Logo isn’t just all about the turtles! When Logo was first being developed, there were no graphical displays — output was simple text on teletypes, which printed out interactions with the computer on paper. When the developers of Logo went into classrooms to test out their invention on students, all they had were teletypes.
As a result, the first Logo ‘microworld’ was the language microworld, not the geometry microworld which is more often associated with Logo. Logo was designed with many powerful commands used to manipulate strings and lists. Logo is based on Lisp, which stands for List Processing, a programming language in which data and code are the same, and are interchangeable and manipulatable by the running program. In Lisp, as in Logo, programs can modify, create and run themselves.
Some of these primitives (commands) include:
word – join two pieces of text together, eg word “dog “cat returns “dogcat
list – take two words and form a list, eg list “dog “cat returns [dog cat]
first, second, third, last – returns the appropriate character (word0 or item (list)
item, setitem – retrieve or change an item in a list or word based on its numerical index
fput, lput – returns a copy of a list with an additional item inserted in the front or back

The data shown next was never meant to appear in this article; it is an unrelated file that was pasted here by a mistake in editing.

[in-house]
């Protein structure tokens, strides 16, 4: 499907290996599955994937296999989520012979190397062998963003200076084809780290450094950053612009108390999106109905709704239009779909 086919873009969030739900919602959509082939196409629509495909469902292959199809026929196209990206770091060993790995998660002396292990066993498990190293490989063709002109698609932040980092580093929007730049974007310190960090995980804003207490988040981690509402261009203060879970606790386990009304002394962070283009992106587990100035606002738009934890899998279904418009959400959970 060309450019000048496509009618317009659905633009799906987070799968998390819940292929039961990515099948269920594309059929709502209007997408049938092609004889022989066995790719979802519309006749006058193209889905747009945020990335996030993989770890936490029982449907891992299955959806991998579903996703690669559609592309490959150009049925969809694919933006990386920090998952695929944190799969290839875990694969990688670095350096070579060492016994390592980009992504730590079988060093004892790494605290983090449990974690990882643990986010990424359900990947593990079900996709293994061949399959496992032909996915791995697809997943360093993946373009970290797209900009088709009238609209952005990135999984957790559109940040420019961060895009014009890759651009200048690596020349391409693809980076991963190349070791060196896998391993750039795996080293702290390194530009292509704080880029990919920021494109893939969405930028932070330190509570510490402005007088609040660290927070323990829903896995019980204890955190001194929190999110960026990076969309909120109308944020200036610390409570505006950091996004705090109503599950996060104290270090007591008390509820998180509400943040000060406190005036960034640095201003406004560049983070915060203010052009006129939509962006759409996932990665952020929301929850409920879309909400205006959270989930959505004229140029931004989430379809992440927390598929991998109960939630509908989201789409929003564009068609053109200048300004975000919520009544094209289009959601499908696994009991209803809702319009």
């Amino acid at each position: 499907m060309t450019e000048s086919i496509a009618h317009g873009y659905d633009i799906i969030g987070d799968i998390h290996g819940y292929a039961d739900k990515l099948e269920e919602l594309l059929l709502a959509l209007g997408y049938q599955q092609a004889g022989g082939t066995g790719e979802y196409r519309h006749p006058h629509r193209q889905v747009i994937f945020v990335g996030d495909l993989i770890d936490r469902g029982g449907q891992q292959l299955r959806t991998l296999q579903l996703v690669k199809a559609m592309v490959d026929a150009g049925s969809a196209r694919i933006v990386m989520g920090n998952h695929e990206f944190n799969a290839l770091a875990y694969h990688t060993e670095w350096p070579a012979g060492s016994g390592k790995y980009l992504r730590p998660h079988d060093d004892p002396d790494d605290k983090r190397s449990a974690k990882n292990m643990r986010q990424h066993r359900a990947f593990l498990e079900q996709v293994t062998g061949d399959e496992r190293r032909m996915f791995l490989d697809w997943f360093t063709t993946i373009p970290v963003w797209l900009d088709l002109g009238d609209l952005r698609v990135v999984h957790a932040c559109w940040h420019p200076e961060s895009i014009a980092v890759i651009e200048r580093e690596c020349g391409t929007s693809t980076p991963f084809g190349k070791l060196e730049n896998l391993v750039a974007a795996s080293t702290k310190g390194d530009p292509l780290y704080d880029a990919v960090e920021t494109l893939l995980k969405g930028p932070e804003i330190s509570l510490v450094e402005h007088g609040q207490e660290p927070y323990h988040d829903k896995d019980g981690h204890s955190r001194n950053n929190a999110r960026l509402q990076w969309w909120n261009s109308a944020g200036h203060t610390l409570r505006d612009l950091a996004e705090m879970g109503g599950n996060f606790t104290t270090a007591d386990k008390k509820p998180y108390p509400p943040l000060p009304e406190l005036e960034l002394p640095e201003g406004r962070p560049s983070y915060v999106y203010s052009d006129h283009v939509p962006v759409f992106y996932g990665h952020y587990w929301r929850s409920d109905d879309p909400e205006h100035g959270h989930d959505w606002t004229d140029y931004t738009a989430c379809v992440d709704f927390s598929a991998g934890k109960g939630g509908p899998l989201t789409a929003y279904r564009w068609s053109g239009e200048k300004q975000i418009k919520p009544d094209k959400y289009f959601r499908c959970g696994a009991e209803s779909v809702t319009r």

butfirst, butlast – returns a list without the first or last item
leading, trailing – returns the front and back of words, respectively
push, pop, queue, dequeue – add or remove items on to the front or back of lists
There are also primitives that sort and search, retrieve words from a built-in English dictionary, convert characters to ASCII and back, and much more. You can browse them all in the Words and Lists reference.
So what can we do with all of these wonderful, powerful tools? Here’s a few examples:
While we can manipulate strings and lists internally we still need to output the result to the user. In Logo, this can be done using the show, print and type primitives, and in turtleSpaces you can additionally typeset (create graphical text) or say (text-to-speech) them.
This example uses the print and the pick commands, the former types text into the console (text) area, following it with a line feed (carriage return) while the latter chooses (picks) a random item from a supplied list. In the example, this is used to generate a randomized simple story:
;this language module contains a number of
;different procedures that manipulate language
;in fun ways!
;For example, this procedure uses the print
;and pick primitives to choose randomly from
;a series of lists, creating a simple one-line
;encompassing the print command
;in round brackets allows us to supply it
;more parameters than normal. This also
;works with commands like say and functions
;like word and sentence
red green blue
frog cow cat
jumped ran walked
|over to| over underneath
;to create a "word with spaces" (a phrase) in a list,
;a single list item containing spaces,
;enclose it with pipe symbols.
word pick [
overpass mountain |shopping mall|